Christmas is usually considered a Christian festival, but it’s probably the most syncretized holiday on the calendar. So syncretized is it, in fact, that the Puritans banned it in England during Cromwell’s dictatorship, from 1647 to 1660. Puritans also outlawed the holiday in Boston from 1659 to 1681. The Puritans recognized (albeit sourly) that Christmas was about as Christian as a pentacle.
This is one major reason why the Christmas season is so long–it incorporates traditions that go back centuries before Christ. In fact, Christmas wasn’t even incorporated into Christianity until nearly four centuries after Christ’s death. Before that, it was pagan.
The current season that we call “Christmas” or “Yuletide” includes ongoing holidays from at least two major religions (Christianity and Judaism) and pagan traditions from Africa (Kwanzaa) and Europe (winter solstice celebrations). Advent, the forty days before Christmas, was called “the forty Days of St. Martin” during the early Middle Ages and the Epiphany (January 6) was actually a more important feast than Christmas itself until later in the medieval period. Thus, the Christmas season is nearly two months long.
Needless to say, a very large number of legends surrounds Christmas. If you look at the television schedule (or literary classics), this surfeit of legend and myth is reflected in the huge amount of Christmas fiction that is fantastic. Charles Dickens’ novella A Christmas Carol, a ghost story that swings uneasily between fantasy and horror, is the most obvious example, but Arthur C. Clarke’s SF short story The Star and fantasy film It’s a Wonderful Life also come to mind. Christmas stories are as rife with life-affirming miracles and Santa-or-angel-sightings as Halloween stories are with deadly ghosts and monsters.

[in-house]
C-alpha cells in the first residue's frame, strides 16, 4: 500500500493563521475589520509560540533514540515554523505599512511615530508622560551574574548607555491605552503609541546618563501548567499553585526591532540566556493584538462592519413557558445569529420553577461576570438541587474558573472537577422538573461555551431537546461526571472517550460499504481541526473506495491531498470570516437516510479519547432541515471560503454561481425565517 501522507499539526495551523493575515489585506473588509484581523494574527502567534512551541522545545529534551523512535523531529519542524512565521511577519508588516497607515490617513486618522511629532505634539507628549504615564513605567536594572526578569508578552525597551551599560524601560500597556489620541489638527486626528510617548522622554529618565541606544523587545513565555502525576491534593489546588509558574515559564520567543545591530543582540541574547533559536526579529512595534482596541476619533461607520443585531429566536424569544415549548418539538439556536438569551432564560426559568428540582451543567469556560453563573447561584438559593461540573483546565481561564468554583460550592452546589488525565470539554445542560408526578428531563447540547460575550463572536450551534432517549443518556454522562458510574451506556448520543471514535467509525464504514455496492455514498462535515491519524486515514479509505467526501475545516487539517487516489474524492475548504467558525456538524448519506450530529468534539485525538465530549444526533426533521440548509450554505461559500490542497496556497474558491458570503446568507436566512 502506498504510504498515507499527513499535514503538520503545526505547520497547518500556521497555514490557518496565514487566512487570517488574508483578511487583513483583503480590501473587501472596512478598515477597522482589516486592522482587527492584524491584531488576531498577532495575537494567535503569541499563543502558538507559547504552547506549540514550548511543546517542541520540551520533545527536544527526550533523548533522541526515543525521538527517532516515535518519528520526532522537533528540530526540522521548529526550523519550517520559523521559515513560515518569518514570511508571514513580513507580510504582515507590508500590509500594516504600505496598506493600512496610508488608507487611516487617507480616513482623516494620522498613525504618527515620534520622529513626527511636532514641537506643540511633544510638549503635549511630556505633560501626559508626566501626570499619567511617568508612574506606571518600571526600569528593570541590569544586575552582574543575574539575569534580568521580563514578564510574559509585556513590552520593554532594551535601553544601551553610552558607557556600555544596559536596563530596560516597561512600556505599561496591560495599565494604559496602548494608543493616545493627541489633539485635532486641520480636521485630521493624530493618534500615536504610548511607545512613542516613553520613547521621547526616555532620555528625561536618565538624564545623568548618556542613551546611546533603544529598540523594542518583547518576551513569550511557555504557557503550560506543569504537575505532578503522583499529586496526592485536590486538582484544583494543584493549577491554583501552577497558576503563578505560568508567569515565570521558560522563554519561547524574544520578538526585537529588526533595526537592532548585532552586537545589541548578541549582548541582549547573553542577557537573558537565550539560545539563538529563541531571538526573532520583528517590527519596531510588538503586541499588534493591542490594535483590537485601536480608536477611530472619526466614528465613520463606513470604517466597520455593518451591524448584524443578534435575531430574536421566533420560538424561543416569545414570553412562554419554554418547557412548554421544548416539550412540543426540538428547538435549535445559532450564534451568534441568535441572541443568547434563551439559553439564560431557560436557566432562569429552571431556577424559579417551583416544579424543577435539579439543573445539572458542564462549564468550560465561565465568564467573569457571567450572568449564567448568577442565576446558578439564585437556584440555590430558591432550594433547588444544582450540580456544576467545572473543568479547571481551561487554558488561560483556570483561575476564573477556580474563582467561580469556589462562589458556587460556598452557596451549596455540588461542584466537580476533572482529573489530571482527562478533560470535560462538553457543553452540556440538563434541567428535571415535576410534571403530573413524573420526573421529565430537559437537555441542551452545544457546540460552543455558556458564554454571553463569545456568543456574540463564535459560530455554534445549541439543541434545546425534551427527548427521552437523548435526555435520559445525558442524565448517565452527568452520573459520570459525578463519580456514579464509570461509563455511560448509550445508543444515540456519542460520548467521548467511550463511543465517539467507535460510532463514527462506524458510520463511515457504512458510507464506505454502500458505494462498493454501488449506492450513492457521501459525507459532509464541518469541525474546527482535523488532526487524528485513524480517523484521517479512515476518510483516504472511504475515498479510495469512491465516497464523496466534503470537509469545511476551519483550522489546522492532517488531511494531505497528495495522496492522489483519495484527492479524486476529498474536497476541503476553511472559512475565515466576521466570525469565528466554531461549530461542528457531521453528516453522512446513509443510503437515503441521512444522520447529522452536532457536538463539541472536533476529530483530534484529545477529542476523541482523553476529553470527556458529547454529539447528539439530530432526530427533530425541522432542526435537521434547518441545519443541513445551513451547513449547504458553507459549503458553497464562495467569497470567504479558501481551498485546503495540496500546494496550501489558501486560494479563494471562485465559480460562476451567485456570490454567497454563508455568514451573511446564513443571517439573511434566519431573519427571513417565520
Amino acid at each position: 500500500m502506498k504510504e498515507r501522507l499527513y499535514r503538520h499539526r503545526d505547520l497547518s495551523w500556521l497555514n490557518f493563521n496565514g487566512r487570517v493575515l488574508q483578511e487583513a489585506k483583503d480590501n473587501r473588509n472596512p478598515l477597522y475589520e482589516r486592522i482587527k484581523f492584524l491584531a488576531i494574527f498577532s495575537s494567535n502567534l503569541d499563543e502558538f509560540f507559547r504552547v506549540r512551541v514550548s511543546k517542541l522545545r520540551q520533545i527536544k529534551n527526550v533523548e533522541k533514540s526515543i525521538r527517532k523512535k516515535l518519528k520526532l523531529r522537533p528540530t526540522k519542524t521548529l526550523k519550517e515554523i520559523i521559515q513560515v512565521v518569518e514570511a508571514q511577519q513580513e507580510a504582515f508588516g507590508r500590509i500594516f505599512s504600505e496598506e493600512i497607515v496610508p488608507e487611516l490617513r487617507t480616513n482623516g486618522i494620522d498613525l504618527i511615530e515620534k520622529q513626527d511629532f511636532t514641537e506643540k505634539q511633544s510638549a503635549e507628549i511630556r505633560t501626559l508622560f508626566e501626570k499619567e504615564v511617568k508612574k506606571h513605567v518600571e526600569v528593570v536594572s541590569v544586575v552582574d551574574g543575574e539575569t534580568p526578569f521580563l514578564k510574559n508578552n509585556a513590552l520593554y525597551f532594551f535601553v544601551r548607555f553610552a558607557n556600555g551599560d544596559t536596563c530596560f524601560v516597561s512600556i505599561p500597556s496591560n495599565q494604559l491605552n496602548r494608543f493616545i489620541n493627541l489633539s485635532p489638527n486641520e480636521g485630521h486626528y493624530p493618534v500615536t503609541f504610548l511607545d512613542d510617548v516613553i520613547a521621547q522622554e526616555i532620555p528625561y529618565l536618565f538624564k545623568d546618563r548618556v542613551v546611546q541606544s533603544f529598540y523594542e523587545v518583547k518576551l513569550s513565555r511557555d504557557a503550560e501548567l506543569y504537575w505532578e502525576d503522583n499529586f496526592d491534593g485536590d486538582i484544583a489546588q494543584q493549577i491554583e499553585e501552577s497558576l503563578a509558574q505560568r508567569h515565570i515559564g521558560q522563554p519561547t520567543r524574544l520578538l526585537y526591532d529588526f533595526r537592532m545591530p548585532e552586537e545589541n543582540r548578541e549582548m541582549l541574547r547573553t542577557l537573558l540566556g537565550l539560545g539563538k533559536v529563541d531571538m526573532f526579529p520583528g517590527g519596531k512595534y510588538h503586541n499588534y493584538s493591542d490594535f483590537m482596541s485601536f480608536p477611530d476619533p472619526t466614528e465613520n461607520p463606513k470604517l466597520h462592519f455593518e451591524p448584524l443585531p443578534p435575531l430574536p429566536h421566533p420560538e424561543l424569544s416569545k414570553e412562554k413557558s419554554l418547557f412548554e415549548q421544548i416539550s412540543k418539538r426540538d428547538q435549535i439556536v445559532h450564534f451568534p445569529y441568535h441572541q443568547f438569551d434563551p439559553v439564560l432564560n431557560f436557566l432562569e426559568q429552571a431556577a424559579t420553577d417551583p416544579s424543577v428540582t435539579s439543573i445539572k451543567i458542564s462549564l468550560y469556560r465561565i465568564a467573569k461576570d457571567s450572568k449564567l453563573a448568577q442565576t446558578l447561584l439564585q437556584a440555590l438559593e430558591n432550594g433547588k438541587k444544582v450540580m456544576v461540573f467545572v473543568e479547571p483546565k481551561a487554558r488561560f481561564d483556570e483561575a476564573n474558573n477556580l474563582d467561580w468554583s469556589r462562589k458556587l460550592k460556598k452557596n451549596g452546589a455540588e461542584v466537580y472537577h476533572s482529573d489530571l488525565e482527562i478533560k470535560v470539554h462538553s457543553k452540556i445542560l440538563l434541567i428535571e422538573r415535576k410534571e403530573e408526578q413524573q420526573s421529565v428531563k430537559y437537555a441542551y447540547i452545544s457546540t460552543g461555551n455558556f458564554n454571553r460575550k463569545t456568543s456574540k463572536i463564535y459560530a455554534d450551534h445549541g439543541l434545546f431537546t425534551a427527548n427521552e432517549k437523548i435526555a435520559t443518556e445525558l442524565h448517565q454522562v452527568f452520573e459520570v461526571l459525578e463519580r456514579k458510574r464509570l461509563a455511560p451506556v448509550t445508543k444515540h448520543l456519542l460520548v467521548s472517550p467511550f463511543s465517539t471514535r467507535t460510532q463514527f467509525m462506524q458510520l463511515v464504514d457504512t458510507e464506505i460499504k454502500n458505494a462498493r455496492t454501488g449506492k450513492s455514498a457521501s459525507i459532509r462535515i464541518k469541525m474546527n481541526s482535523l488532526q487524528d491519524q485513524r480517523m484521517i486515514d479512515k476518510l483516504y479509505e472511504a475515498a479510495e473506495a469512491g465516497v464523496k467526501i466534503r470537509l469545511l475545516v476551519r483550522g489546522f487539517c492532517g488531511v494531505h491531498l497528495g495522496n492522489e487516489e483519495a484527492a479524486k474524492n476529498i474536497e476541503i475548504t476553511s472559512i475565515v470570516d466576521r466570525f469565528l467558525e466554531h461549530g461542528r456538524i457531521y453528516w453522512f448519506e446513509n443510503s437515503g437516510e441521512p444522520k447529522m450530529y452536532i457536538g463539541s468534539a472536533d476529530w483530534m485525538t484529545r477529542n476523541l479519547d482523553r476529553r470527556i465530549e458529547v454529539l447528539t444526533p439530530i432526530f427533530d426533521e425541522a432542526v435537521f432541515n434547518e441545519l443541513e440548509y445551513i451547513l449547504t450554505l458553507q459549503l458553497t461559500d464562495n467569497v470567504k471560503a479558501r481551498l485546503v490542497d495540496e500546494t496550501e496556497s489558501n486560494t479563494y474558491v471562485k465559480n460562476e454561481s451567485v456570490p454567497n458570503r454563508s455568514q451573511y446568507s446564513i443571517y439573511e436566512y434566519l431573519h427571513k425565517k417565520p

The Christian holiday of “Christ’s Mass” is currently the biggest celebration of the season. The actual day of Christmas is supposed to be Christ’s birthday and the entire season is laid out according to stories from the Gospels of Matthew and Luke. However, early Christians didn’t celebrate this holiday in December. The Christian feast on the 25th didn’t even appear in historical records until the fourth century and was not officially incorporated into the calendar until the eighth century. Before the fourth century, Christ’s birth was celebrated anywhere from January to May.
When it was first incorporated, Christmas appears to have been intended to supplant a pagan Roman festival celebrating the birthday of Sol Invictus, a collective god consisting of at least three sun deities, one of them the Roman soldier-god Mithras. Considering that Christ was considered the “Light of the World” by Christians, this was actually a pretty logical substitution.
The Twelve Days of Christmas between December 25 and January 6 are also similar to the pagan Roman festival of Saturnalia. Saturnalia was a week-long festival between December 17 and 23 dedicated to Saturn, where people feasted and society turned upside down, with masters serving slaves. A possible precursor to Saturnalia was the Babylonian Zagmuk Festival, which lasted 12 days. It celebrated the sun god Marduk and turned society on end in a similar way to Saturnalia.